Regarding the possibility for a change within FIDE, if culture exclusively is said to be the source and parameter of our actions, a pertinent question is how likely it is to expect democratic voices calling for transparency and predictability to arise within cultures themselves undemocratic, opaque and unpredictable? The key question is how to get minds not democratically inclined to embrace democracy and welcome transparency and predictability. Or, in the words of Martin Heidegger: how to enter the circle correctly?

Strictly speaking, culture, context or background as possible causes for our actions are irrelevant as actions still are to be judged irrespective of their origin. Unless conclusively can be proven that culture and actions are so intimately intertwined that they are impossible to separate, culture is unacceptable as an excuse for bad judgment.

Extending our notion of culture, FIDE’s practice might be said to bear close resemblance to what is known as methodological relativism, i.e. the anthropological attempt to understand behaviour and beliefs in their local context. Thus, FIDE may make decisions appearing fully rational, logical and consistent within their practice, but completely incomprehensible, unacceptable and transboundary nonsensical to those outside. Confusion might be caused by premises or values being too vague, unclear, unknown or unacceptable to those whom the decisions may concern.

Differently put: If the values and premises that FIDE's actions are presumably based on were publicly presented or made known, we might at least follow (even if disagreeing with ) their actions.  But since the working documents of FIDE are never on display, and most decisions are made behind closed doors, the chess community is frustrated even further by not even knowing if there is any connection between a premise and action whatsoever.


As also discussed in "Mind Games: Who is doing the playing?" (Chessbase, 2008), just like effective communication depends on a shared and implied body of knowledge (exformation) between the persons communicating, it may also explain the discrepancy between FIDE and the chess community materialized by actions more or less incomprehensible to the chess world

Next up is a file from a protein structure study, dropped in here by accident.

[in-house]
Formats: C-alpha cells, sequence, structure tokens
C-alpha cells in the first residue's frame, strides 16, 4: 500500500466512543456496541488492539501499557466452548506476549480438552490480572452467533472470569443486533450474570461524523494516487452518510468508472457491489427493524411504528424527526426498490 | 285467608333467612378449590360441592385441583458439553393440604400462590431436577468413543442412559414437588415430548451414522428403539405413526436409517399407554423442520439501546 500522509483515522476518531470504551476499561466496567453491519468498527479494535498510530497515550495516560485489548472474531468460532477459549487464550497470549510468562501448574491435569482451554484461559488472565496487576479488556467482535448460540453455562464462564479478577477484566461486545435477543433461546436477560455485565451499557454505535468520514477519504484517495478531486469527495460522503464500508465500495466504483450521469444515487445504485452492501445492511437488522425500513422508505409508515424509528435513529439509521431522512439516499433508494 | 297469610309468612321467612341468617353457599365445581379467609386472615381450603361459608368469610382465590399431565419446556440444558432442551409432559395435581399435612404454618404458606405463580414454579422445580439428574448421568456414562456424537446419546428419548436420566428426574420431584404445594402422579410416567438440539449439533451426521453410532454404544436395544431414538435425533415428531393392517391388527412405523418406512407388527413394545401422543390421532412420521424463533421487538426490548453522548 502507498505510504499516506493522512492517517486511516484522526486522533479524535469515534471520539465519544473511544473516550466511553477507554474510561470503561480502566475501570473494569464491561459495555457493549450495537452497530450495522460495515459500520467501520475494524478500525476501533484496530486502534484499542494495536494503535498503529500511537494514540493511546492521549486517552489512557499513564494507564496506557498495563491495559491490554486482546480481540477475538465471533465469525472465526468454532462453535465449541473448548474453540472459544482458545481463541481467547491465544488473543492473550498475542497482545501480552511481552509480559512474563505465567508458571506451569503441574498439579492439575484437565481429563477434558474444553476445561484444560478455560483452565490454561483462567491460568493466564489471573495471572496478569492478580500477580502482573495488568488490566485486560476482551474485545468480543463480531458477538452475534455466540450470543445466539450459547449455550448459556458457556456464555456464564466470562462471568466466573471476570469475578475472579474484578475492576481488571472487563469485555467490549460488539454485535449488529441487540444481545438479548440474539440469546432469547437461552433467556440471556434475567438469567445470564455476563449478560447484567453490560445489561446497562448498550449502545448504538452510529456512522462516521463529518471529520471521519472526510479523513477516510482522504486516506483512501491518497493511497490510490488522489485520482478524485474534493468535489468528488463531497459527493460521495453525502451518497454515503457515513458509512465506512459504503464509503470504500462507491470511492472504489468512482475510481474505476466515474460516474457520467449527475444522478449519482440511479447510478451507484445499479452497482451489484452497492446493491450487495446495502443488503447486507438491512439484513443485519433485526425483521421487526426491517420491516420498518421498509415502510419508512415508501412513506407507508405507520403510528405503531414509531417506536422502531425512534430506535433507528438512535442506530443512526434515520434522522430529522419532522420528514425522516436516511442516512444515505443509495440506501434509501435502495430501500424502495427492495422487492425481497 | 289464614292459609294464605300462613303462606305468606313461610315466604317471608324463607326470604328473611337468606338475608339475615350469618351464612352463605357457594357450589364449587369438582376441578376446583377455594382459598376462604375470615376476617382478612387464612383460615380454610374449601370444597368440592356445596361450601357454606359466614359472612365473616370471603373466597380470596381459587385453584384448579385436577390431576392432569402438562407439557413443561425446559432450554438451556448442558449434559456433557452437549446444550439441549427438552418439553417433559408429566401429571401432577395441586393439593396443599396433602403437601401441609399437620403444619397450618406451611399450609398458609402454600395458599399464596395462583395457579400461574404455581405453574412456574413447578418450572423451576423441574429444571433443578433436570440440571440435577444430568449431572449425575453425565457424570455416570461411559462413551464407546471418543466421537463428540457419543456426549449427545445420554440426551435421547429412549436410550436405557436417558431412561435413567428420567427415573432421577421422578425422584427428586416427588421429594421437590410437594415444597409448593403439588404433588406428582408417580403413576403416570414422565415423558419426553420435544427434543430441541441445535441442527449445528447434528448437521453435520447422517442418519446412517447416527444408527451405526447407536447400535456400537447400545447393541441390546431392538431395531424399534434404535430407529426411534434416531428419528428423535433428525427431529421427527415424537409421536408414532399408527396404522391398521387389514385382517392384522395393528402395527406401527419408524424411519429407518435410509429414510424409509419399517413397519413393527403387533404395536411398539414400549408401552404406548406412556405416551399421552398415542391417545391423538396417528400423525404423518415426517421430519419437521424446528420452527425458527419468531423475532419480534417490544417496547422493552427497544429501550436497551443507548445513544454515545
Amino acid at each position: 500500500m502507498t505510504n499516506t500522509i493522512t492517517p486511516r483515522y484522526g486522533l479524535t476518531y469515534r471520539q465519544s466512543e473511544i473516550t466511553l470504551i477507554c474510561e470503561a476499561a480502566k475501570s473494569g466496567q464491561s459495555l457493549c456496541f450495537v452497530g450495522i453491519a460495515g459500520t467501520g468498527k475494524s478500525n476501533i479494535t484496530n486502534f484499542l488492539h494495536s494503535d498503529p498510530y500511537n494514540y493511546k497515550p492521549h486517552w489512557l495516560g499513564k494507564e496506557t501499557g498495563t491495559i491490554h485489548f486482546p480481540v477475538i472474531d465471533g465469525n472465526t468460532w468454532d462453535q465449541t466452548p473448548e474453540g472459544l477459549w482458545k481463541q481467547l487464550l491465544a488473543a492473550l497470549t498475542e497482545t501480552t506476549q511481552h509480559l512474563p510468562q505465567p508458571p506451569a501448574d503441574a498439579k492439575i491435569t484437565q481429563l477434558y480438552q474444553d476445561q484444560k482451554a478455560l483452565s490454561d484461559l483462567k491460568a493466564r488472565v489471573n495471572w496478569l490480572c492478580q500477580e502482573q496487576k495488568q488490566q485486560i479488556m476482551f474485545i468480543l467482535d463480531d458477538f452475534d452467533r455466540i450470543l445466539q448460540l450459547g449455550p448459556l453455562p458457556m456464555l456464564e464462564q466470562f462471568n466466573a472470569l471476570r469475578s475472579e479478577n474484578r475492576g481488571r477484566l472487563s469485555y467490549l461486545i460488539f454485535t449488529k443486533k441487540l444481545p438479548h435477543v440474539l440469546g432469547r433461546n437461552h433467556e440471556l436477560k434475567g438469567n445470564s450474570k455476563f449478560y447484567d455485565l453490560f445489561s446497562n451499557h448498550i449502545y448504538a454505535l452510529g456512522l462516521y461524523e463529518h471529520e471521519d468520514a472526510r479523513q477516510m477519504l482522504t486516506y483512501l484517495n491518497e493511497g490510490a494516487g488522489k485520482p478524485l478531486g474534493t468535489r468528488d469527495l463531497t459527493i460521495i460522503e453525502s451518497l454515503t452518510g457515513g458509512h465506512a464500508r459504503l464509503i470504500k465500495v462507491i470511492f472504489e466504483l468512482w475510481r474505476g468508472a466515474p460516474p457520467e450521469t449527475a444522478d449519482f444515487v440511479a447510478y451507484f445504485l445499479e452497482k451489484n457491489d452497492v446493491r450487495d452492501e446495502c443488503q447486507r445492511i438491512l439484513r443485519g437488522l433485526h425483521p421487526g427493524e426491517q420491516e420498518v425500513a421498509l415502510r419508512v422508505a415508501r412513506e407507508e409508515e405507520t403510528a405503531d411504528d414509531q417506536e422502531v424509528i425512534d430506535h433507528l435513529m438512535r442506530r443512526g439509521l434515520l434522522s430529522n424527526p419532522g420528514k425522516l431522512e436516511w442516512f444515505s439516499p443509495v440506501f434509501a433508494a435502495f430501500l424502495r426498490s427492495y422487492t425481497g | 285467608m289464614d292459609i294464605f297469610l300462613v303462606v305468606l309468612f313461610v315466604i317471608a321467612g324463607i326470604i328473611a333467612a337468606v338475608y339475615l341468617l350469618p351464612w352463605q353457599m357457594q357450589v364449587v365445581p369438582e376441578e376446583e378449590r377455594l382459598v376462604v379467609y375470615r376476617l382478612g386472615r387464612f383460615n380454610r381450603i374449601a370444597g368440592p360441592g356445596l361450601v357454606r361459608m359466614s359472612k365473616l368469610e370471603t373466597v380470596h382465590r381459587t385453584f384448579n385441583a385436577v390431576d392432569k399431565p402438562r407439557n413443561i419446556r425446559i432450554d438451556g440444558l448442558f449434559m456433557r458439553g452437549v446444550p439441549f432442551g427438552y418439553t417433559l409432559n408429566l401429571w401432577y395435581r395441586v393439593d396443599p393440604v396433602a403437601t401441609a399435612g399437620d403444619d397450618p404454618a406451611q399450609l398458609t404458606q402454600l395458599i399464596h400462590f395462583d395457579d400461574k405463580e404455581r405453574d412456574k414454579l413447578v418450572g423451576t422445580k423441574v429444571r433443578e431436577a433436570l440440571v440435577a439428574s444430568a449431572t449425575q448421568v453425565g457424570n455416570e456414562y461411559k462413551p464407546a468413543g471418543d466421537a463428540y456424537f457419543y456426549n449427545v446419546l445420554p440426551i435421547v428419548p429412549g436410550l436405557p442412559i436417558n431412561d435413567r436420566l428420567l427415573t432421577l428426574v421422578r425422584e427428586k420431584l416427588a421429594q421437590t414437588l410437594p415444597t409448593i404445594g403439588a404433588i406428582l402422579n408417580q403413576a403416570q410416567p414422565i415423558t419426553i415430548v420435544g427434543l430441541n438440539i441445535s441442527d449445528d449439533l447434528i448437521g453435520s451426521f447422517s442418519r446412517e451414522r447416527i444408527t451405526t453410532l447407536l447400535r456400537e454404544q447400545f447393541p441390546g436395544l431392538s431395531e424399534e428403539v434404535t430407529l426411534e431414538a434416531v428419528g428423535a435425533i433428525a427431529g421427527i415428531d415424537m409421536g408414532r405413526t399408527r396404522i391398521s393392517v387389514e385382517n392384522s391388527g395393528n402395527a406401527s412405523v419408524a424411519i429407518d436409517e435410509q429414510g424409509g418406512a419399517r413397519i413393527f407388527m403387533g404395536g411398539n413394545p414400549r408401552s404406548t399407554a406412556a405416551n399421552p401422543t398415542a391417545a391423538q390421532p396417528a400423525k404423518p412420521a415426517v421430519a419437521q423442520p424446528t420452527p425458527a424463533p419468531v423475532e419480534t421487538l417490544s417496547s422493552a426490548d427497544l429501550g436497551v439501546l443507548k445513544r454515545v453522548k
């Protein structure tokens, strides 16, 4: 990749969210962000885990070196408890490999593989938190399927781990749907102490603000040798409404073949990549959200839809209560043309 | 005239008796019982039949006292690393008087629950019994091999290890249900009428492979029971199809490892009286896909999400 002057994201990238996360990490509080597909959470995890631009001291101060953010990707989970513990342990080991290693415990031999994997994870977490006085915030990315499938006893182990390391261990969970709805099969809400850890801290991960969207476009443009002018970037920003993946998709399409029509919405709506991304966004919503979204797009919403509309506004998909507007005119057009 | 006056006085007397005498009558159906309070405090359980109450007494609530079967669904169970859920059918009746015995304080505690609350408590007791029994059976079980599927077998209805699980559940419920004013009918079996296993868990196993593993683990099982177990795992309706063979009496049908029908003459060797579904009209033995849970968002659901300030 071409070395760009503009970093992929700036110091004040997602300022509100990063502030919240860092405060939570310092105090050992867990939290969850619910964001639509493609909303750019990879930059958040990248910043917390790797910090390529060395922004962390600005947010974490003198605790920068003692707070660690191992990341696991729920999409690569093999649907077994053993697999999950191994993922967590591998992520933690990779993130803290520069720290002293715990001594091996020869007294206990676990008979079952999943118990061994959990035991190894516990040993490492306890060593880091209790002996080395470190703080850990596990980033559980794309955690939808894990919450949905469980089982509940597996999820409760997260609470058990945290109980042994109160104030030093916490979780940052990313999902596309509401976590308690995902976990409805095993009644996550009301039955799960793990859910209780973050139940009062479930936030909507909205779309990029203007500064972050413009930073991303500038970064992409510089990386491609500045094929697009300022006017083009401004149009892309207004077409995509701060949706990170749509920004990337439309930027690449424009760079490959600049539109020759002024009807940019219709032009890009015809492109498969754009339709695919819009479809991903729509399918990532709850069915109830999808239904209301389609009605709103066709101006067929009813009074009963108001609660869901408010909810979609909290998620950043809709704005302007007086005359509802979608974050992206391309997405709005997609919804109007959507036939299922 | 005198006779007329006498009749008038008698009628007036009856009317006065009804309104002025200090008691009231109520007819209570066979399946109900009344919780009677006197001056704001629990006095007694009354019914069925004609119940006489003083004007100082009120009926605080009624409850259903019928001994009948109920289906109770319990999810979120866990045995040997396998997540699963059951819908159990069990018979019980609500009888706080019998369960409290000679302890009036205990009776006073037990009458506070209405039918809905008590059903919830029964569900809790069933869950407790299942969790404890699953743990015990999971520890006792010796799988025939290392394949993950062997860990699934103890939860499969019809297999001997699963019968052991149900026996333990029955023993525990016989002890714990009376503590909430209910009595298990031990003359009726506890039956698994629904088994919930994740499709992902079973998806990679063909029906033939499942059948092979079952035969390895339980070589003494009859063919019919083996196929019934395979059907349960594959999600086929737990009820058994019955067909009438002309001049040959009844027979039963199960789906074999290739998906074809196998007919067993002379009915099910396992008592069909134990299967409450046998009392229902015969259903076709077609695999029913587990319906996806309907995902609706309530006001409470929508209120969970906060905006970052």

Speech acts, verbal utterances or written text, where the discarded information cannot be read off the words spoken or written, may be described as carrying very little information due to the infinite ways of formulating a message. Actions, on the contrary, illustrated by the power of examples, may have a far greater bandwidth and therefore, because we perceive more of actions than of speech acts, even if not explicitly stated, intention, motivation or otherwise inaccessible thought processes might partly be read off the actions. For instance, when a bank robber storms into a bank, waving his gun, we do not expect him to lecture in philosophy or paint a portrait of the head cashier. Strictly speaking, declaring “This is a robbery!” is redundant. We get that! We do not say “Oh no, a gun.” “Unmarked notes in separate envelopes!” would long suffice.

Generally speaking, spontaneous and seemingly inexplicable actions springing out of a “nowhere”, or without any apparent cause, may illustrate action’s possible dual character making possible two perspectives: the view from within and the view from outside. Actions may appear comprehensible or incomprehensible both to the agent himself and a possible observer. Both agent and observer may or may not understand the actions, exemplified by: “You did that?!” or “I did that?!” The assumption has been that FIDE is accountable and that to their actions do pertain an underlying, traceable rationality or justification. The question, of course, is where? Inexplicable actions may spring from whims, state of affect, lack of self-insight or fundamental character flaws and (heaven forbid!) assuming FIDE to be unaccountable where would that leave us?! Usually, actions are understood because they spring from a shared and familiar exformation contexts (rituals, traditions), but if the contexts are too different or unfamiliar, the actions may appear incomprehensible to those in or outside that context. Not only would the actions be incomprehensible but the exformation contexts themselves could not even be implied nor shared by the people communicating, thus further complicating, if not rendering impossible, interaction and effective communication. With too unclear or unfamiliar exformation contexts, we would not even get to the level of actions. Not only would we be like Spassky’s infamous opposite coloured Bishops, but we would be opposite coloured Bishops on different boards.